The State Children’s Health Insurance Plan (SCHIP) was a program intended for children in families with too high an income to qualify for Medicaid but too modest to afford private insurance (approximately 100%–200% of the federal poverty level) . At the time of its implementation, the target subpopulation of this program was disproportionately uninsured.
Senator Kennedy was a key founding figure in SCHIP. Its legislation was inspired by a children’s health insurance plan in Massachusetts in 1996. In this year, a major health law was passed to authorize the expansion of health insurance coverage for children and restructure the state’s Medicaid program.
Senator Kennedy worked closely with many officials to obtain a necessary Medicaid waiver from the Clinton Administration. Following this, the state was able to expand its health coverage and to finance this expansion through savings redirected from a more efficiently functioning and redesigned Medicaid program.
Senator Kennedy used this Massachusetts children’s health expansion as a model for a national program and wrote much of the bill, which would raise the Federal tax on tobacco products as a source of funding for health care for children.
At the same time, First Lady Hilary Clinton’s interest had also been roused by children’s health policy. SCHIP was a prominent presence in the second-term of the Clinton administration. Their first attempt to reform health care was in the form of President Bill Clinton’s 1997 State of the Union address, which proposed a new health initiative for kids, with the stated goal of covering up to five million children. The failure of this bill did not deter the pursuit for health reform; the First Lady aligned herself with Kennedy’s cause.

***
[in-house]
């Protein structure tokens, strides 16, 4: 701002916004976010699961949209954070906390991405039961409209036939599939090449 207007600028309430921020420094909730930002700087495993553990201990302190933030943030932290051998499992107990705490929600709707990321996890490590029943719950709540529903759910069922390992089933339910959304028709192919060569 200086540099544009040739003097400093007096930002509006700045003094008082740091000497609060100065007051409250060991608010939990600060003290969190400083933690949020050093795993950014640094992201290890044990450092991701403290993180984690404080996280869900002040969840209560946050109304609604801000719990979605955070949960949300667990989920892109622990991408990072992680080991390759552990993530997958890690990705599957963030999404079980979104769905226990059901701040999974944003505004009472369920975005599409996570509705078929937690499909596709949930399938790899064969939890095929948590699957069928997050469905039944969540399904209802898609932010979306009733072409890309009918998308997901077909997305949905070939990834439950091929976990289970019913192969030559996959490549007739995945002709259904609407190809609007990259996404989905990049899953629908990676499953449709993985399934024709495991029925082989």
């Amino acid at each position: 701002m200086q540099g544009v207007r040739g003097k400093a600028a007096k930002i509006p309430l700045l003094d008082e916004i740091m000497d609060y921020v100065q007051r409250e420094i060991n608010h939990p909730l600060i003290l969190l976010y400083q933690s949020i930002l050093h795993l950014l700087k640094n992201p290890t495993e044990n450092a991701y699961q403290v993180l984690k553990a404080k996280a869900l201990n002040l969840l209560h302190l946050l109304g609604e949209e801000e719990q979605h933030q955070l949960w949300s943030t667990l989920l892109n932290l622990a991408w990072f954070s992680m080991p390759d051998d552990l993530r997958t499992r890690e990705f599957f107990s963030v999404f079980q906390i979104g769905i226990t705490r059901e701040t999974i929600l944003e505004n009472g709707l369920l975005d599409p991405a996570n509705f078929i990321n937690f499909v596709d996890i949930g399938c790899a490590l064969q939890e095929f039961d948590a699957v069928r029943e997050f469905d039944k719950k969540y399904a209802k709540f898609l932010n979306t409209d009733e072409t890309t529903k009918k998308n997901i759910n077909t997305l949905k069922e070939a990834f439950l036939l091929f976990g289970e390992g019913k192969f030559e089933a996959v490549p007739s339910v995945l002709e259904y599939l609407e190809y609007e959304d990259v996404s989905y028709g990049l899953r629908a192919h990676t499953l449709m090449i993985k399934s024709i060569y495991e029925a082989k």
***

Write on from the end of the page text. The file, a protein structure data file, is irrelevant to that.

In March 1997, Senator Kennedy sought support from Republican Senator Orin Hatch from Utah as a co-sponsor for the legislation. The two had already worked as a pair on legislation concerning issues such as public health, AIDS, scientific research, child care and civil rights for the disabled population. Unfortunately, the bill was initially unsuccessful as it failed to comply with the existing balanced budget resolution between Congress and the White House.
The bill was revived by Kennedy and Hatch a month after its initial defeat with recurring support from the First Lady and even children’s health advocates such as the Girl Scouts of the USA and Children’s Defense Fund. With such overwhelming public pressure on Congress, SCHIP was finally passed and signed into law by President Bill Clinton on August 5, 1997, as part of the Balanced Budget Act of 1997 (BBA).